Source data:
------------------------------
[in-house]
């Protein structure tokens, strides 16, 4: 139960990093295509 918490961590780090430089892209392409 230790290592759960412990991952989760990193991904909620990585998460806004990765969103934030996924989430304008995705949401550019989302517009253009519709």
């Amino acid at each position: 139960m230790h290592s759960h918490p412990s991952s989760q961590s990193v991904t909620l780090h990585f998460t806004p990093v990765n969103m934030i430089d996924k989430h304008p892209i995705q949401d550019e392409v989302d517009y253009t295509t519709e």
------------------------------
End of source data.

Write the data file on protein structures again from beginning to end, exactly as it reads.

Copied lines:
[in-house]
């Protein structure tokens, strides 16, 4: 139960990093295509 918490961590780090430089892209392409 230790290592759960412990991952989760990193991904909620990585998460806004990765969103934030996924989430304008995705949401550019989302517009253009519709």
């Amino acid at each position: 139960m230790h290592s759960h918490p412990s991952s989760q961590s990193v991904t909620l780090h990585f998460t806004p990093v990765n969103m934030i430089d996924k989430h304008p892209i995705q949401d550019e392409v989302d517009y253009t295509t519709e």